My Ah-Ha’s in Praha

Palm Sunday is my last day in Prague. Tomorrow we board a train for Mozart’s hometown, Salzburg.

After church this morning, John and I had lunch at a neighborhood restaurant (pork medallions in mushroom sauce — yummy!) and then headed to the Wallenstein Palace Garden.


The 17th century palace now houses the Senate of the Czech Republic. Part of the Senate building is a theatrical loggia that features depictions of the Trojan War.


The Renaissance garden also contains this weird grotto wall. Grotesque is the adjective that comes to mind.


Ugly wall aside, I really like Prague and highly recommend visiting it. Here are a few of my “ah-ha” moments in Praha.

5. It must be the marketer in me, but when traveling abroad I like to do an informal survey of one (moi) to determine the most pervasive American brand. Setting aside the ubiquitous Coca-Cola brand, KFC seems to be the most dominant U.S. brand in Prague. Colonel Sanders was more visible than Starbuck’s mermaid or the Golden Arches. The colonel’s secret recipe must remind Czechs of chicken schnitzel.

4. I had an ah-ha moment when I discovered our little studio apartment featured a very nice skylight that makes the same sound as our tin roof at Tin Can Gulch when it rains. Made me feel right at home.


3. The electric lines powering the trams in Prague drape over the streets like steel spider webs. Tram 22 takes you through the scenic heart of Old Town and it was a nice surprise to discover we could catch the frequently-used tram about a block from our apartment.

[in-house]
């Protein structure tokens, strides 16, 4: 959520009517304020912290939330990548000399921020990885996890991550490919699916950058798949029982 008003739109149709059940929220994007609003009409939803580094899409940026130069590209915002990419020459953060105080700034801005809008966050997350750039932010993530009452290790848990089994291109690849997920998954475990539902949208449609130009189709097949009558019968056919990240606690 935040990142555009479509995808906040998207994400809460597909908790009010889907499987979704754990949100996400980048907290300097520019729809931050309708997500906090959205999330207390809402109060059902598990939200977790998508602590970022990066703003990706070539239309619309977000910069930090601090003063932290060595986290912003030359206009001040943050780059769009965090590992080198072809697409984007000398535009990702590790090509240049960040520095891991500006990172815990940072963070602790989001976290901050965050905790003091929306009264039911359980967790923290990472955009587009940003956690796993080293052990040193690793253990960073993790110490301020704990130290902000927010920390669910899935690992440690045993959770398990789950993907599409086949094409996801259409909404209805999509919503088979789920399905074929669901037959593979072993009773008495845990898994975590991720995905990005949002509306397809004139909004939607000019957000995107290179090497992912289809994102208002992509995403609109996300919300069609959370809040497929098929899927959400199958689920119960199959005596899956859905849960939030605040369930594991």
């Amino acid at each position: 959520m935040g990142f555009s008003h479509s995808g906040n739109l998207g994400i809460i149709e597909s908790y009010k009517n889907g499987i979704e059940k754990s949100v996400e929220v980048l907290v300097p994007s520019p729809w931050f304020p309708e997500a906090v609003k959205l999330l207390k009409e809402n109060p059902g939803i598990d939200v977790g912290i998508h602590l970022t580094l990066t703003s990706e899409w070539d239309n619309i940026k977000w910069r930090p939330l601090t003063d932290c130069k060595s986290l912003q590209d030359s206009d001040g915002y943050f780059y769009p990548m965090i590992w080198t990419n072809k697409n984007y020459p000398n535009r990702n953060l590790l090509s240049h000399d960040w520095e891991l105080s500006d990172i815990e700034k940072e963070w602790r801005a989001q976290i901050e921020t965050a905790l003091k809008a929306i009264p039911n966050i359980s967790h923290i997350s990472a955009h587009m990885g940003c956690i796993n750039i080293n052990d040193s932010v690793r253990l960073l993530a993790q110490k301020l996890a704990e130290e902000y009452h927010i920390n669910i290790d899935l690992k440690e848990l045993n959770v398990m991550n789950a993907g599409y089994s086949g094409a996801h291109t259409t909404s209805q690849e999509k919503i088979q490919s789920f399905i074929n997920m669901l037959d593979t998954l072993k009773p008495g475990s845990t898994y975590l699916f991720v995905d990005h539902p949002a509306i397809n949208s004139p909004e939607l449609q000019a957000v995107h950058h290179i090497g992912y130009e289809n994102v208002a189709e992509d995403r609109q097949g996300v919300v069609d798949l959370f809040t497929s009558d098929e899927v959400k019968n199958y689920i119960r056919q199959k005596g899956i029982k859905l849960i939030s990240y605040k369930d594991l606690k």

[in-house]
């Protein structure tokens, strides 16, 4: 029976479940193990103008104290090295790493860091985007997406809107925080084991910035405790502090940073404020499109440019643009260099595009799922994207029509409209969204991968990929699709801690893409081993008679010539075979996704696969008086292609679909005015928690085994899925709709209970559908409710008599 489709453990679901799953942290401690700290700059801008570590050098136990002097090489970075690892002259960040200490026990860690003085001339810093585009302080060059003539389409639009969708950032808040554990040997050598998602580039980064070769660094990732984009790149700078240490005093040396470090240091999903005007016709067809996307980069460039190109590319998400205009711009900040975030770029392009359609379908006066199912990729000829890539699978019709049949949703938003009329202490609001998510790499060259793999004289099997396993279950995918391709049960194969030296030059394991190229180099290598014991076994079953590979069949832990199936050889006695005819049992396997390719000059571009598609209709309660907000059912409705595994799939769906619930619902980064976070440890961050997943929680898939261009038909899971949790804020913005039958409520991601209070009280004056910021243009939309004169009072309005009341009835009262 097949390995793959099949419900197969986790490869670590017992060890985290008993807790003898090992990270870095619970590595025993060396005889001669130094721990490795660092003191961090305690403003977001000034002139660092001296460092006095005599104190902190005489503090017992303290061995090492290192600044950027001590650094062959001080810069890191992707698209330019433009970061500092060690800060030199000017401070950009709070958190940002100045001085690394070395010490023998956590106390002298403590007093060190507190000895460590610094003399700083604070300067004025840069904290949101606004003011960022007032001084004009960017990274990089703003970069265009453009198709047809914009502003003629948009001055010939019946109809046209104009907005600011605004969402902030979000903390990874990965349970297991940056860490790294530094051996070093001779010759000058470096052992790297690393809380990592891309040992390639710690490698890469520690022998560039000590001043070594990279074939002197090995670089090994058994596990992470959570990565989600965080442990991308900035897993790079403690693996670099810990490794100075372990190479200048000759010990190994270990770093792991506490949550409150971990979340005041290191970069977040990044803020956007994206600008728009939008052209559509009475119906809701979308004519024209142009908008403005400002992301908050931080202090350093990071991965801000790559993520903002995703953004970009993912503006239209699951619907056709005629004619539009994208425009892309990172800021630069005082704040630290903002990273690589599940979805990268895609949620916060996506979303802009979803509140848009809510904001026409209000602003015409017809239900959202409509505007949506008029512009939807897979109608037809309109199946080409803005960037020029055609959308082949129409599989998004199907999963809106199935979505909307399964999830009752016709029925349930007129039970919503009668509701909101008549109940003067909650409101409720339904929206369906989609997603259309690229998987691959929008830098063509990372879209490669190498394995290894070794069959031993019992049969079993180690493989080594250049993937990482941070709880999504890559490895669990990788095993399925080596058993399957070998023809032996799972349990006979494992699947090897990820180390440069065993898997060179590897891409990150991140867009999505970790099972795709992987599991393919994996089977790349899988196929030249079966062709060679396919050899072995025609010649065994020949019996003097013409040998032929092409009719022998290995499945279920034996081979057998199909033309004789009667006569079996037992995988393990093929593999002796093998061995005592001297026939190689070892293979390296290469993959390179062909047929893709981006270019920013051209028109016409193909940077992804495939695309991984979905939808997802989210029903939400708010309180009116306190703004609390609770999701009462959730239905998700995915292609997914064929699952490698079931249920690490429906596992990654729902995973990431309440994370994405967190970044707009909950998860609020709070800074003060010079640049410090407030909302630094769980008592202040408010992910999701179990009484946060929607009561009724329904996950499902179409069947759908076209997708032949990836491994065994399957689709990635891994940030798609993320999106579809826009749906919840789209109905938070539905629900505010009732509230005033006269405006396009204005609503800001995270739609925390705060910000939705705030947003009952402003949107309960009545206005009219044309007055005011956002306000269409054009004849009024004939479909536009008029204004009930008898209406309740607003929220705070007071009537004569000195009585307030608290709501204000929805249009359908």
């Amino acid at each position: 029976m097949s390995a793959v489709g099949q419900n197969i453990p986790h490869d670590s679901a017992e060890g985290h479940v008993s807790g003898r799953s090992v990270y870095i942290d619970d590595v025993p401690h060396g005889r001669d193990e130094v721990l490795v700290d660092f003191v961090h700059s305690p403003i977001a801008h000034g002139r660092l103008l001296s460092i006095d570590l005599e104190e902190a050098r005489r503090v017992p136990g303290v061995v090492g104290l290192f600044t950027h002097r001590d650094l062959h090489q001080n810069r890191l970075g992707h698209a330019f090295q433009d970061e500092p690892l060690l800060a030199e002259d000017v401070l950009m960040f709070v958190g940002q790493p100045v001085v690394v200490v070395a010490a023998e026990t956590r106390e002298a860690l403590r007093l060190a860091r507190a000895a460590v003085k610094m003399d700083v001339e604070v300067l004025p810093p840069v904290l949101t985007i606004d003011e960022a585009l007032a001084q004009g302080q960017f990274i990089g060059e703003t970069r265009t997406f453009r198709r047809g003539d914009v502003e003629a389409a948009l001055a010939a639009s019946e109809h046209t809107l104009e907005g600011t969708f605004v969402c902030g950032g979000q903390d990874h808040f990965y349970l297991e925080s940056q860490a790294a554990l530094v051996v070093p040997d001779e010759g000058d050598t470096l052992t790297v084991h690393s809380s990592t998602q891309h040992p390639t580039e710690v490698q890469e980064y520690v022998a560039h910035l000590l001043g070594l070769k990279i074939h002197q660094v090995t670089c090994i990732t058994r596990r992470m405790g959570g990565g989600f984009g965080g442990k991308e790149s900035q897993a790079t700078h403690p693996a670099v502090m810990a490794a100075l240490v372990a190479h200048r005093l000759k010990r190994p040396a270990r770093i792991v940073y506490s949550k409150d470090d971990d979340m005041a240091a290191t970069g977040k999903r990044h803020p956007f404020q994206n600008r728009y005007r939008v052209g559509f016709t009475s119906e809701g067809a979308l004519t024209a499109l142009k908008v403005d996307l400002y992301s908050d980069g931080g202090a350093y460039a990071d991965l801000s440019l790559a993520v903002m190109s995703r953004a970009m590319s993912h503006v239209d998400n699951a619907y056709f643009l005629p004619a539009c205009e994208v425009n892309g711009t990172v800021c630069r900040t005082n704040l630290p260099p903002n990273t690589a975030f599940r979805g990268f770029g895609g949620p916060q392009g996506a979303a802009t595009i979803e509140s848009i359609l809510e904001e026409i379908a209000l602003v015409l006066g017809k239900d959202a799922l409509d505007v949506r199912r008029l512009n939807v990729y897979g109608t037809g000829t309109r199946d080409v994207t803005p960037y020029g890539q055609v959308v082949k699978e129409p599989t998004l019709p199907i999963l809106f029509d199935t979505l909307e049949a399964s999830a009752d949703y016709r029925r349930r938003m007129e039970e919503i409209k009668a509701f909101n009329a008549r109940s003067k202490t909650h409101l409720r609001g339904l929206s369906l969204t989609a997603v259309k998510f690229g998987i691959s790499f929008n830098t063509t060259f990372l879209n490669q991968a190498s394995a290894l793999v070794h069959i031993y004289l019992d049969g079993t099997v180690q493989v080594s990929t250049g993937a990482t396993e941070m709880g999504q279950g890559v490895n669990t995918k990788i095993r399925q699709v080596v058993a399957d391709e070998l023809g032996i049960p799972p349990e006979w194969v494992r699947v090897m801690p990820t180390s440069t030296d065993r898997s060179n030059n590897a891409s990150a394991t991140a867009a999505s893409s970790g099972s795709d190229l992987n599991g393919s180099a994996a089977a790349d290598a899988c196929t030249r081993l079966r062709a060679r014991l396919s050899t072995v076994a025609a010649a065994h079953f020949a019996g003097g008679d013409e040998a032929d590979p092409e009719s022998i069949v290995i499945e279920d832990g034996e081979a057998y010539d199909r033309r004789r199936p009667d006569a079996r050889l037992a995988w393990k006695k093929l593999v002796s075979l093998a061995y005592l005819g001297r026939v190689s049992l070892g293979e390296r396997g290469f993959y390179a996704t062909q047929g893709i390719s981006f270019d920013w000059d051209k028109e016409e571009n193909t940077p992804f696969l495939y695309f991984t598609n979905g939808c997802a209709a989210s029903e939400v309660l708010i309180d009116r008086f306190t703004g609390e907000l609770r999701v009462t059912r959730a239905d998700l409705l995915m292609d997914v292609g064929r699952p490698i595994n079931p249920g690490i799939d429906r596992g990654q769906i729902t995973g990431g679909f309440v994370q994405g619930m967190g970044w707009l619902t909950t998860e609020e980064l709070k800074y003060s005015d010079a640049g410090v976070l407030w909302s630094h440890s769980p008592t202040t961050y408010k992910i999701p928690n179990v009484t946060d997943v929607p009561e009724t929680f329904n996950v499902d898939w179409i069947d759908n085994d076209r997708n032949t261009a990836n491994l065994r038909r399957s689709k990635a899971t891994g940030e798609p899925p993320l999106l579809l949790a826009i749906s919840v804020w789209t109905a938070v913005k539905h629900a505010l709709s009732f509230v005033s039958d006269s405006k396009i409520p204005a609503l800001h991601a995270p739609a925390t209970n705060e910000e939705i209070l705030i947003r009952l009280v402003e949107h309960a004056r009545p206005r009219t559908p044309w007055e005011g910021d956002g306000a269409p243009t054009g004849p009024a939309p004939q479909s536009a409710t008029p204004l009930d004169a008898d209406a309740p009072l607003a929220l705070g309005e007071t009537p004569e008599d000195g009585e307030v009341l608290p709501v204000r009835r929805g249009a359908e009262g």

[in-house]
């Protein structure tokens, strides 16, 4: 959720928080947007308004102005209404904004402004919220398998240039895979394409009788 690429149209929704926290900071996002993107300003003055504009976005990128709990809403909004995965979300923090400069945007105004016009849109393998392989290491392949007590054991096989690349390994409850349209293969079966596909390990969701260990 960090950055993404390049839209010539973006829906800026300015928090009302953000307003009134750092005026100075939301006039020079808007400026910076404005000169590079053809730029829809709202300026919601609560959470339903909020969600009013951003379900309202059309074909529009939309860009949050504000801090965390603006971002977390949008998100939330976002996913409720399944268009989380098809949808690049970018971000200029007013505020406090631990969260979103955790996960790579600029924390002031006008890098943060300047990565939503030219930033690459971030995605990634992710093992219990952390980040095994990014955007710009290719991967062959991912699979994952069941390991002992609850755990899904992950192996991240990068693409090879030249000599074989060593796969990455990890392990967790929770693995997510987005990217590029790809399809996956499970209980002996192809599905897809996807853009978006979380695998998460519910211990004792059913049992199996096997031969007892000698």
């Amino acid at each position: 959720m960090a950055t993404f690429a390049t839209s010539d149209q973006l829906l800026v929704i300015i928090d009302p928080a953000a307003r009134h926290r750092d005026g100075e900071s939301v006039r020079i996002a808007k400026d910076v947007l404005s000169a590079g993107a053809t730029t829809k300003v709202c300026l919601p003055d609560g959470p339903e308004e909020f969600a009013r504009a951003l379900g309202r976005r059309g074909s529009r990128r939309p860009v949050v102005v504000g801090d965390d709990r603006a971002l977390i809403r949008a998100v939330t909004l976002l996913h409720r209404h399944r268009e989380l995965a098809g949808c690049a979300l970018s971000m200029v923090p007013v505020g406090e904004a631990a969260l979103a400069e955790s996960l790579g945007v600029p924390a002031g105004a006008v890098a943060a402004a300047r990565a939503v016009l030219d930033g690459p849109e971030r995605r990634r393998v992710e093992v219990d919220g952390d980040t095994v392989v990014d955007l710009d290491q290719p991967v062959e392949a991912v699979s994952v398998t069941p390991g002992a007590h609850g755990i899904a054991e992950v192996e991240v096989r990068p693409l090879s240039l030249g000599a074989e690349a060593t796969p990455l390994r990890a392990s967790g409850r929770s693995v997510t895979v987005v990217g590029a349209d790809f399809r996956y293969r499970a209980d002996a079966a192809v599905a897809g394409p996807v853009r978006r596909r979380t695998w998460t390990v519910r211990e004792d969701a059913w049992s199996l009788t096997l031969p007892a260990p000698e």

2. From the ticket agent at the movie theater to a stranger in the street, English is prevalent here. That’s truly surprising and amazing when you consider that until 1990, Russian was mandated. The Czechs don’t appear to be as sensitive about their language as the French. We spoke not a syllable of Czech and virtually everyone we asked for assistance was gracious and helpful. Friendly, nice people these Czechs.

So how did the people of Prague make English so prevalent in less than 25 years? They hire a lot of English teachers! In my seven days here, we ran into four young Americans all employed here in Prague to teach English.

1. Prague is an architectural dream. Down every street and around each corner is a building more beautiful than the last. It truly does rival Paris in its architectural glory — one ah-ha moment after another.


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2 Responses to My Ah-Ha’s in Praha

  1. Gerry Crosson says:

    Hope to see you all soon…hopefully, after Easter….I know you will be busy with family that weekend.

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